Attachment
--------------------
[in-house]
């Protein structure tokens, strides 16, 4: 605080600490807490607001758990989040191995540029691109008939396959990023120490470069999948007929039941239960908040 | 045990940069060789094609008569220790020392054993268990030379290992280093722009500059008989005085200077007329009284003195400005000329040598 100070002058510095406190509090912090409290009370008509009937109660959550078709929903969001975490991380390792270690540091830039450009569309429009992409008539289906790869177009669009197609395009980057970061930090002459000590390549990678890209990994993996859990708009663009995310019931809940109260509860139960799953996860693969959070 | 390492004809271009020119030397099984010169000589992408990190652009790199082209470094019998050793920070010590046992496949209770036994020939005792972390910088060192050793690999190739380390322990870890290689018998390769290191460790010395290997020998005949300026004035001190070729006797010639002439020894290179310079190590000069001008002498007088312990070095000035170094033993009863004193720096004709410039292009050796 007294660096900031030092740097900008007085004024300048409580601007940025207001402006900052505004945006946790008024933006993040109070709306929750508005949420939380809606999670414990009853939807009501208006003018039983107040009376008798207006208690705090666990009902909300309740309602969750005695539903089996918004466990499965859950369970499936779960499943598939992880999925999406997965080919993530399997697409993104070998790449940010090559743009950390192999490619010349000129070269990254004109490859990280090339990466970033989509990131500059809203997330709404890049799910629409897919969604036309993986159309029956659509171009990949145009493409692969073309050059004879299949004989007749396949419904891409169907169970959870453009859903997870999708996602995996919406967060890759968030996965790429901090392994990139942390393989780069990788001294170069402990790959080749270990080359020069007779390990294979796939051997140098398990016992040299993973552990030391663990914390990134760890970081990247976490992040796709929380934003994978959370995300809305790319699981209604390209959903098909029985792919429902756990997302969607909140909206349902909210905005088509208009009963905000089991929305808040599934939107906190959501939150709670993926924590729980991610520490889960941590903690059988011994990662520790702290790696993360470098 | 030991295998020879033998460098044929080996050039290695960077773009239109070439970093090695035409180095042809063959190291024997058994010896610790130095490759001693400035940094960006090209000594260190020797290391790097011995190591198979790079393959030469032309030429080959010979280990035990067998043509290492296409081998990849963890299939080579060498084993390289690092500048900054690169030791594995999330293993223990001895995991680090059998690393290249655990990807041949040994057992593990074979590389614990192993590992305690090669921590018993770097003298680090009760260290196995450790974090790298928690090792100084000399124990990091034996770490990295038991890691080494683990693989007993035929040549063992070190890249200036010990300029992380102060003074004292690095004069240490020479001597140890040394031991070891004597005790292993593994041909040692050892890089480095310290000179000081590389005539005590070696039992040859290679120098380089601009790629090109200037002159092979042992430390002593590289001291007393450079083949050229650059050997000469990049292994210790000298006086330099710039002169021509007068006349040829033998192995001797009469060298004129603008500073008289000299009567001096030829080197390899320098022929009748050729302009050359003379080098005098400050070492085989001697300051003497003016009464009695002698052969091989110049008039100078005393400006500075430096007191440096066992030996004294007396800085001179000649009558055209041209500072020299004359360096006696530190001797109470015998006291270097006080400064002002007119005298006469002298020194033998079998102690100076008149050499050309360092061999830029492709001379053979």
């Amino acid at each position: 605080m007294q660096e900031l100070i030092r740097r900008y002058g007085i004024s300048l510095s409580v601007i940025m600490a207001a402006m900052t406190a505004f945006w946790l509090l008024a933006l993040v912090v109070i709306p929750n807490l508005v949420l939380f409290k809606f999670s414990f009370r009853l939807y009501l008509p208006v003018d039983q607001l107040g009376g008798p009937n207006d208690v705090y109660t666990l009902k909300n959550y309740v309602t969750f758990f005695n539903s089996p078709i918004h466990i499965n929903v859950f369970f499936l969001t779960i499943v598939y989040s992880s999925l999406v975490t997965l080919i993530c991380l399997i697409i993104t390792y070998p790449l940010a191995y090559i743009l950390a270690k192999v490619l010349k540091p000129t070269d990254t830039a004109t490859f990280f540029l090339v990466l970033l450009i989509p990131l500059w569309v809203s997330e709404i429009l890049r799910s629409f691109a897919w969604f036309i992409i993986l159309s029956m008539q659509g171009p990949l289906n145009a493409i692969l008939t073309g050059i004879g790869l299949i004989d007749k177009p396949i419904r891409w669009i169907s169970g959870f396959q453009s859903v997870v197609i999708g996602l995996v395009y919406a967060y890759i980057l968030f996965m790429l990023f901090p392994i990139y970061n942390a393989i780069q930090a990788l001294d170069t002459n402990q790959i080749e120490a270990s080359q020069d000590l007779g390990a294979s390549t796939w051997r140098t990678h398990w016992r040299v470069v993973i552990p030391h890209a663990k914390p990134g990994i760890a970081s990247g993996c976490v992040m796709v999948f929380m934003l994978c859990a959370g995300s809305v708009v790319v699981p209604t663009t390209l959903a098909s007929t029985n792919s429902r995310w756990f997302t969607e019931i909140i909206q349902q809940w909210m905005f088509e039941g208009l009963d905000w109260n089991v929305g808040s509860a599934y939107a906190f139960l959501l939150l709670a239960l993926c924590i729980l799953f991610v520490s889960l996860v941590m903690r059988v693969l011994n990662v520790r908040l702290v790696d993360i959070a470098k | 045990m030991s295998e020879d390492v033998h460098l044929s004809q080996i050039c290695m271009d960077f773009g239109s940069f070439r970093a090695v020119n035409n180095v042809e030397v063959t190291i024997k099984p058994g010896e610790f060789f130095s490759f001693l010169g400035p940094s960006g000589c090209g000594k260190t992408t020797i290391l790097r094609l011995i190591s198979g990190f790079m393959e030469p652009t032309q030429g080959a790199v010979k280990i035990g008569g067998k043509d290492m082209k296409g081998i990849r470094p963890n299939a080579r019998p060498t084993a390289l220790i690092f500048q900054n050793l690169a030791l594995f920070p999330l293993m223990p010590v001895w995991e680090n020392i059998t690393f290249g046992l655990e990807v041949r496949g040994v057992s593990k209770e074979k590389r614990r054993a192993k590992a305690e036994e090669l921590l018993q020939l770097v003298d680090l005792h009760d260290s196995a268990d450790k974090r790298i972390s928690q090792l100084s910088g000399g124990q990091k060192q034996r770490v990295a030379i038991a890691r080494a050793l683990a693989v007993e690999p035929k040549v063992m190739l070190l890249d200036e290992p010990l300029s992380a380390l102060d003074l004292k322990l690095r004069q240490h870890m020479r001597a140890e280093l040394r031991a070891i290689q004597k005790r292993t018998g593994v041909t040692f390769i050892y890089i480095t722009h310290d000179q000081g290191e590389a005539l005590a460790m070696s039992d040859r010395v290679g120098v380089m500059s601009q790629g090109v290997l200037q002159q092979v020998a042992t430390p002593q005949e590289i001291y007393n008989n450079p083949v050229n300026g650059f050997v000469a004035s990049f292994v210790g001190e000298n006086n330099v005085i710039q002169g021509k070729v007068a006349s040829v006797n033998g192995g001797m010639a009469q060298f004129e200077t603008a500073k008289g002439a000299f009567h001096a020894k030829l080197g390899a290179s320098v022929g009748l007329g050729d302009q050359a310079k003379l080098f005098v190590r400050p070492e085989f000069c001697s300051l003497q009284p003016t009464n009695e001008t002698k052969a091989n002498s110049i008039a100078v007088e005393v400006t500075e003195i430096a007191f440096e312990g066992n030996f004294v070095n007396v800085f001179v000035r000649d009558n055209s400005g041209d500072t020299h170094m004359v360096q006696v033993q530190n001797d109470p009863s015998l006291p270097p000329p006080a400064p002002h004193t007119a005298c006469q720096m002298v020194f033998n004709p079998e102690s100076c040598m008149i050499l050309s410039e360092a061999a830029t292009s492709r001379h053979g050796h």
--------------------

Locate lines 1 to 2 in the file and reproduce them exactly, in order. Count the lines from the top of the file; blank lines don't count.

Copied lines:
[in-house]
């Protein structure tokens, strides 16, 4: 605080600490807490607001758990989040191995540029691109008939396959990023120490470069999948007929039941239960908040 | 045990940069060789094609008569220790020392054993268990030379290992280093722009500059008989005085200077007329009284003195400005000329040598 100070002058510095406190509090912090409290009370008509009937109660959550078709929903969001975490991380390792270690540091830039450009569309429009992409008539289906790869177009669009197609395009980057970061930090002459000590390549990678890209990994993996859990708009663009995310019931809940109260509860139960799953996860693969959070 | 390492004809271009020119030397099984010169000589992408990190652009790199082209470094019998050793920070010590046992496949209770036994020939005792972390910088060192050793690999190739380390322990870890290689018998390769290191460790010395290997020998005949300026004035001190070729006797010639002439020894290179310079190590000069001008002498007088312990070095000035170094033993009863004193720096004709410039292009050796 007294660096900031030092740097900008007085004024300048409580601007940025207001402006900052505004945006946790008024933006993040109070709306929750508005949420939380809606999670414990009853939807009501208006003018039983107040009376008798207006208690705090666990009902909300309740309602969750005695539903089996918004466990499965859950369970499936779960499943598939992880999925999406997965080919993530399997697409993104070998790449940010090559743009950390192999490619010349000129070269990254004109490859990280090339990466970033989509990131500059809203997330709404890049799910629409897919969604036309993986159309029956659509171009990949145009493409692969073309050059004879299949004989007749396949419904891409169907169970959870453009859903997870999708996602995996919406967060890759968030996965790429901090392994990139942390393989780069990788001294170069402990790959080749270990080359020069007779390990294979796939051997140098398990016992040299993973552990030391663990914390990134760890970081990247976490992040796709929380934003994978959370995300809305790319699981209604390209959903098909029985792919429902756990997302969607909140909206349902909210905005088509208009009963905000089991929305808040599934939107906190959501939150709670993926924590729980991610520490889960941590903690059988011994990662520790702290790696993360470098 | 030991295998020879033998460098044929080996050039290695960077773009239109070439970093090695035409180095042809063959190291024997058994010896610790130095490759001693400035940094960006090209000594260190020797290391790097011995190591198979790079393959030469032309030429080959010979280990035990067998043509290492296409081998990849963890299939080579060498084993390289690092500048900054690169030791594995999330293993223990001895995991680090059998690393290249655990990807041949040994057992593990074979590389614990192993590992305690090669921590018993770097003298680090009760260290196995450790974090790298928690090792100084000399124990990091034996770490990295038991890691080494683990693989007993035929040549063992070190890249200036010990300029992380102060003074004292690095004069240490020479001597140890040394031991070891004597005790292993593994041909040692050892890089480095310290000179000081590389005539005590070696039992040859290679120098380089601009790629090109200037002159092979042992430390002593590289001291007393450079083949050229650059050997000469990049292994210790000298006086330099710039002169021509007068006349040829033998192995001797009469060298004129603008500073008289000299009567001096030829080197390899320098022929009748050729302009050359003379080098005098400050070492085989001697300051003497003016009464009695002698052969091989110049008039100078005393400006500075430096007191440096066992030996004294007396800085001179000649009558055209041209500072020299004359360096006696530190001797109470015998006291270097006080400064002002007119005298006469002298020194033998079998102690100076008149050499050309360092061999830029492709001379053979």